Giles Symposium: Keynote Address with Arun Gandhi
Arun Gandhi spent two years during his teens living with his grandfather, Mahatma Gandhi, learning firsthand about the challenges and triumphs of advocating for non-violent change.
These beliefs were directly challenged on January 30, 1948 when an assassin took his grandfather’s life but, from that day forward, Arun Gandhi dedicated his life and passion to ending senseless violence throughout the world.
Gandhi is scheduled to deliver the keynote address at 7:30 p.m. Oct. 25 at the fifth annual Ray and Mary Giles Symposium for Citizenship and Public Service at the University of Science and Arts of Oklahoma.
Admission to the event is free and open to the public thanks to generous support from the USAO Foundation through the Ray and Mary Giles Fund.
Exposed to violence from a young age while growing up in South Africa, Gandhi had to confront his own desire for revenge and, in time, displace it with a quest for justice.
Working for 30 years as a journalist for The Times of India, Gandhi, along with his late wife, Sunanda, created projects designed to aid the socially and economically oppressed in India. In the late 1980s, the couple came to the United States and founded the M.K. Gandhi Institute for Nonviolence, which seeks ways to apply the principles of non-violence to social problems.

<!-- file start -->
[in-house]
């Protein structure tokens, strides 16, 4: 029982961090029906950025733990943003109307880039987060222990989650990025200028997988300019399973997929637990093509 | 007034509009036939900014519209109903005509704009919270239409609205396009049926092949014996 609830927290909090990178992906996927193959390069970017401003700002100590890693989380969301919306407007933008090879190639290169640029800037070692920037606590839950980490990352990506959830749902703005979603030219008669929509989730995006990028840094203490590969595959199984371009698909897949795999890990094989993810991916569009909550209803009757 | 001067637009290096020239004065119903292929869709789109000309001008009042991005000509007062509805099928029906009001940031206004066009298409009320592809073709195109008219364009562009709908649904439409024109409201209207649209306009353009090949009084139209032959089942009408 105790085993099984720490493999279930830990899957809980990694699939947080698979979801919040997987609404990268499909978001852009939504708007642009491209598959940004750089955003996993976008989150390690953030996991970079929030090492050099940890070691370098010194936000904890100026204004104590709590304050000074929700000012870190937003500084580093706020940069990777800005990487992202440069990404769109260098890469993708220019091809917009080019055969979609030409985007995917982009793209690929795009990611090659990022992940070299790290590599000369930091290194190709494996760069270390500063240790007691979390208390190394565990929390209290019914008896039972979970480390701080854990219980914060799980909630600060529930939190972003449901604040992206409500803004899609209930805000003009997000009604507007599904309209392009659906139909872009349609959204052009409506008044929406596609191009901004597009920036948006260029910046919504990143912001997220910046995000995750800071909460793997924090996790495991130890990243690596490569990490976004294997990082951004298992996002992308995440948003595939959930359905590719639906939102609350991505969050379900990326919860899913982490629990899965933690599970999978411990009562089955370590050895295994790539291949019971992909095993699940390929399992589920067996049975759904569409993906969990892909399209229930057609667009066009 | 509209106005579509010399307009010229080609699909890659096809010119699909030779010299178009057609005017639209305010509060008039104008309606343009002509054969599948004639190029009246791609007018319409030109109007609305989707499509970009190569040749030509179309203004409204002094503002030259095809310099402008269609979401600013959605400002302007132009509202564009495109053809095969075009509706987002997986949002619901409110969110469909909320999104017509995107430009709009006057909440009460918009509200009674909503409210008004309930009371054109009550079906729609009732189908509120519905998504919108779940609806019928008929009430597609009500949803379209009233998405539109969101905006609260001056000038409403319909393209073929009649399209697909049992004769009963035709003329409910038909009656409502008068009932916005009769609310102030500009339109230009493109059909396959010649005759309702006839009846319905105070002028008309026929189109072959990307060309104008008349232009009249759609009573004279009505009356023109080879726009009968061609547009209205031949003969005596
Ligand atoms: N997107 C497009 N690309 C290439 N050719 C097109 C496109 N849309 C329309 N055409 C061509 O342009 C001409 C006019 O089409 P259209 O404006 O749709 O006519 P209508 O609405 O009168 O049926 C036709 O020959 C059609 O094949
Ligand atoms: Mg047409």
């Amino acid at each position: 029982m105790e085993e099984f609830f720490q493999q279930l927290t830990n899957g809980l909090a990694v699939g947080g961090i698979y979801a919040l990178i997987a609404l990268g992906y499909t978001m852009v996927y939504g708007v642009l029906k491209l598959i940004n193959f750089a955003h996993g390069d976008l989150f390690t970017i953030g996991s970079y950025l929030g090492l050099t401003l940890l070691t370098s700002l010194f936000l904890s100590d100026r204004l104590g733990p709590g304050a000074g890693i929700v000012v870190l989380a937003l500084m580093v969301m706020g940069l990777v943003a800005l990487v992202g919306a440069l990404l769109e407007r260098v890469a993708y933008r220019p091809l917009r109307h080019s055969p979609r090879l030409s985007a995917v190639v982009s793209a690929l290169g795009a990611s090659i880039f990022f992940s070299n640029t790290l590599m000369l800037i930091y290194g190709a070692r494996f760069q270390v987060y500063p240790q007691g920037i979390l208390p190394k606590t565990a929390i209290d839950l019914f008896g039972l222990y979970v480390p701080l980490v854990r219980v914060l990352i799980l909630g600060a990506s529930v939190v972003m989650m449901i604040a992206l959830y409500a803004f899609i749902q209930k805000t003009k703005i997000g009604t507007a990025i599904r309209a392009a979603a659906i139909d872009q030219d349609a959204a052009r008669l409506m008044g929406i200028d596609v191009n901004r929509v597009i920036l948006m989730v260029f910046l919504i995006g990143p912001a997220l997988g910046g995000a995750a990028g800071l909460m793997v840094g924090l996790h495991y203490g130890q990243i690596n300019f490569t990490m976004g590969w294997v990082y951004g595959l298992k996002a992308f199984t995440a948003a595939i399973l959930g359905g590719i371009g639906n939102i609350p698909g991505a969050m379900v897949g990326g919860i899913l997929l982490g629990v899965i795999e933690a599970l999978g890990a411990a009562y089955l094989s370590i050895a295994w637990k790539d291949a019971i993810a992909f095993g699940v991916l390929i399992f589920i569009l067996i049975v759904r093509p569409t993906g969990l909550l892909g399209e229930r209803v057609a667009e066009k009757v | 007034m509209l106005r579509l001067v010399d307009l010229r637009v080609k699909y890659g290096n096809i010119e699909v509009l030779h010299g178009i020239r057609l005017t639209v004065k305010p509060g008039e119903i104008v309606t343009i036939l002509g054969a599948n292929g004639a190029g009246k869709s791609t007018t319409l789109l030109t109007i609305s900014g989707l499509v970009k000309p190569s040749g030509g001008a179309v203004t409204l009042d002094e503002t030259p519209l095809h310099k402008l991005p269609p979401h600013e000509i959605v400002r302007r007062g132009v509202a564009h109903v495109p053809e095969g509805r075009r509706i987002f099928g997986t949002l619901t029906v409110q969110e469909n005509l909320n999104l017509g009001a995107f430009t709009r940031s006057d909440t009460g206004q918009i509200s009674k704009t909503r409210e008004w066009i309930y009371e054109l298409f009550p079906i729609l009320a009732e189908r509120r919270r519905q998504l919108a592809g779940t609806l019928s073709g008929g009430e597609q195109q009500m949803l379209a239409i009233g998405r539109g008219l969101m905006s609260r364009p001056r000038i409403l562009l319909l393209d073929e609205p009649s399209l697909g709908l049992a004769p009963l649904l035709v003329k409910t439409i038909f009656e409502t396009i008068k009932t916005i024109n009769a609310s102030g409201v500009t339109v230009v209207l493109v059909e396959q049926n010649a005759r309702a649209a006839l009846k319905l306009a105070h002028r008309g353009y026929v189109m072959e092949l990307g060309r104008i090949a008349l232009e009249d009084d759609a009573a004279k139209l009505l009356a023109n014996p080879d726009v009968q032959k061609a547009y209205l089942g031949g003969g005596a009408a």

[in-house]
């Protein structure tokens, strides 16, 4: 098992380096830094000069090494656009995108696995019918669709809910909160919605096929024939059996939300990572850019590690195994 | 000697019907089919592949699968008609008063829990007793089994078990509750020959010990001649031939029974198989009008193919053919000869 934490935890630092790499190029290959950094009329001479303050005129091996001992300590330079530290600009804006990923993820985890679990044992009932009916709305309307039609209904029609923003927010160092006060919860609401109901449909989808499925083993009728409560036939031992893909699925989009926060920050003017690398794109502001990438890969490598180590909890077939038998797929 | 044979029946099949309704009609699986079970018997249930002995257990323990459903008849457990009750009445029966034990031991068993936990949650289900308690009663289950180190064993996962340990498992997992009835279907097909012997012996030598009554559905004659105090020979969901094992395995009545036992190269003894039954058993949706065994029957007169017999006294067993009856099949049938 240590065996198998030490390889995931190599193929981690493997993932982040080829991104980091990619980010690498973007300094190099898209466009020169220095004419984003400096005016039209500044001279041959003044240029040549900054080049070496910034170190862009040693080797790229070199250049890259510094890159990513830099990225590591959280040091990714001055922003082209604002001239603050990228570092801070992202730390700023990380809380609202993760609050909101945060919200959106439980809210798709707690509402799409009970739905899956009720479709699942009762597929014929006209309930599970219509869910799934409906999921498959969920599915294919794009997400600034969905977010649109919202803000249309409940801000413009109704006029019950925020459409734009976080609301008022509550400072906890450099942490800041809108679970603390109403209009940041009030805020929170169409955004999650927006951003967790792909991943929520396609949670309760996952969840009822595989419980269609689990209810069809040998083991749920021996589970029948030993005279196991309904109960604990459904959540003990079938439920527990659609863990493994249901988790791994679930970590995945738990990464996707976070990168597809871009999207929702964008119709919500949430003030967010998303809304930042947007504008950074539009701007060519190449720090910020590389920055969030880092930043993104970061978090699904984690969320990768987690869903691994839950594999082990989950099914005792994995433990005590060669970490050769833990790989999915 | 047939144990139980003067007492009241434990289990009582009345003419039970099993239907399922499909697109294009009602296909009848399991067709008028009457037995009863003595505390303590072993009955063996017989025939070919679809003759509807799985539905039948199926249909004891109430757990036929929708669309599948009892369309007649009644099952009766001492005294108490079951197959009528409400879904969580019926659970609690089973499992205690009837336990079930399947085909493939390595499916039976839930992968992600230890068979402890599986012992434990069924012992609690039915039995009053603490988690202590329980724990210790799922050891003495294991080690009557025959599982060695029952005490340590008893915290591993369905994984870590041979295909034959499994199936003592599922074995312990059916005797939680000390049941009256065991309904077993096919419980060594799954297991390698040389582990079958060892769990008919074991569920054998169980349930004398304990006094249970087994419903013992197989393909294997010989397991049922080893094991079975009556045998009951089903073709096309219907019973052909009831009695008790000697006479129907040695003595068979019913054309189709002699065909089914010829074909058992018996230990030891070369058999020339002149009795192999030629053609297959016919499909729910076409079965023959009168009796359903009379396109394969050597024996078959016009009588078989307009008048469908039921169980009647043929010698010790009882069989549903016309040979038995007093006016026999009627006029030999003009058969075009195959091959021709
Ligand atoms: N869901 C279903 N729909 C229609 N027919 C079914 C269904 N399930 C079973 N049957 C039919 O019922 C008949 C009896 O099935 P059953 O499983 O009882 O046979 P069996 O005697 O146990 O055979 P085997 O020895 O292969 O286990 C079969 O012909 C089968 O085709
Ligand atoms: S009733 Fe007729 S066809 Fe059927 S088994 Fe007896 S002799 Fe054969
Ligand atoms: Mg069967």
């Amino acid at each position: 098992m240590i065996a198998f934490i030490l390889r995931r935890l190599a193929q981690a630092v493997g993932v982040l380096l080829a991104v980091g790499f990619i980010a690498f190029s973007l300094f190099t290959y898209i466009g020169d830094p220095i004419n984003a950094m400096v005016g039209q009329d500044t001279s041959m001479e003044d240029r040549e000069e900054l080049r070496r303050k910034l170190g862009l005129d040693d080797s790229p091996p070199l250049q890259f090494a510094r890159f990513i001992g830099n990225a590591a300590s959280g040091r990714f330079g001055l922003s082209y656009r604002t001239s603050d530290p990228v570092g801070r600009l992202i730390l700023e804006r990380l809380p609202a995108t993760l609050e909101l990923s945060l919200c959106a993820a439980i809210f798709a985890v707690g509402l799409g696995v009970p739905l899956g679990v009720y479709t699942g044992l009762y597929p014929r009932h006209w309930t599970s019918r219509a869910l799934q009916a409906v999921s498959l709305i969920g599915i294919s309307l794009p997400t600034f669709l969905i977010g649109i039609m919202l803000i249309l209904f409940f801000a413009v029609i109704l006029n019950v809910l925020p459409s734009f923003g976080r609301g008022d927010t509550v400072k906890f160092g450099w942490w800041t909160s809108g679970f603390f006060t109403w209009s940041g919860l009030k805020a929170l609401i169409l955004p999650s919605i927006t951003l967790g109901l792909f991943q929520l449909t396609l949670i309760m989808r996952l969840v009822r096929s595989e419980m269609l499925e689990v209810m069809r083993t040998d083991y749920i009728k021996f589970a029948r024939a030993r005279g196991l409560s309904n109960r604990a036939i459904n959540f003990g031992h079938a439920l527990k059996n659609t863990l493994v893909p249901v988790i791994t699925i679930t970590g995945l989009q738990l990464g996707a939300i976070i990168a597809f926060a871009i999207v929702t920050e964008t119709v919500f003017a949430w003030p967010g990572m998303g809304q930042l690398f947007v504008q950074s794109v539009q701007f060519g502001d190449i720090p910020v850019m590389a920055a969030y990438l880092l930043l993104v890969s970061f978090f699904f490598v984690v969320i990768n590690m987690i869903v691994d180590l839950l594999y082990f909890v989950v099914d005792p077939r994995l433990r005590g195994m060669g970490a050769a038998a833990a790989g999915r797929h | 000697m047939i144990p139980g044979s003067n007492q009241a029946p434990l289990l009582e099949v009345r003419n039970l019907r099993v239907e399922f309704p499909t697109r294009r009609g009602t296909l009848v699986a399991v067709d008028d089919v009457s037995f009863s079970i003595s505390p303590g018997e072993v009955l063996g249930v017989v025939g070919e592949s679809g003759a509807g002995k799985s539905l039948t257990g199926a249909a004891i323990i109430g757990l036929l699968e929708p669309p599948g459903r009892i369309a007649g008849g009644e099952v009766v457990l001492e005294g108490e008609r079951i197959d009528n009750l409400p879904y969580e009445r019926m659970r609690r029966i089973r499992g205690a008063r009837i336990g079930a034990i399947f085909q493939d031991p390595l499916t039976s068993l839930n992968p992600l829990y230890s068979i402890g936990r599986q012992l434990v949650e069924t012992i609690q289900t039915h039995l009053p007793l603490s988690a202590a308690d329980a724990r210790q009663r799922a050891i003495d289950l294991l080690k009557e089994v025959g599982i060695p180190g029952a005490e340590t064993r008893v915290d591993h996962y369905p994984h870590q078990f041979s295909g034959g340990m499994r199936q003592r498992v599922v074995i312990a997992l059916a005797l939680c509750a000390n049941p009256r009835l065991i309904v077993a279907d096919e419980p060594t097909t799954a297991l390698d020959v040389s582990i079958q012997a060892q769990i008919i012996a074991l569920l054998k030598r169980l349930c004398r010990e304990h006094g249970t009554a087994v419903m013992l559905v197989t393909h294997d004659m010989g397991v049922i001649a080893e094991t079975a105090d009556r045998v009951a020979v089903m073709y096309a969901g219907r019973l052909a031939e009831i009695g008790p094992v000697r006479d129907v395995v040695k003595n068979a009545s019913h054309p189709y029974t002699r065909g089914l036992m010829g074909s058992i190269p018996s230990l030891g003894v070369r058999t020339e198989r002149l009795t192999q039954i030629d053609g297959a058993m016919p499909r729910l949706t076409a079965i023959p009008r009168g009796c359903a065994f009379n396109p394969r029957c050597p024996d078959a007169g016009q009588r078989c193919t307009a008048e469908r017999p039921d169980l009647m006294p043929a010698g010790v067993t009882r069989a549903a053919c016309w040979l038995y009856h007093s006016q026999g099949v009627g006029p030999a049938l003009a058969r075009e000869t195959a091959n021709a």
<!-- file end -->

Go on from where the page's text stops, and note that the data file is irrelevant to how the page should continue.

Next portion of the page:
Today, Gandhi remains dedicated to spreading the message of non-violent change by sharing his message of peace with audiences all over the world.
Dr. Chris Walker, associate professor of psychology and chairman of the Giles Symposium committee, considers Gandhi’s life and message to be the perfect fit for the annual symposium.
“Arun Gandhi has experienced the violence and oppression of institutionalized racism firsthand and has dedicated his life to lifting others out of similar situations through his writing and advocacy.”
More information about the Giles Symposium on Citizenship and Public Service is available at usao.edu/giles-symposium.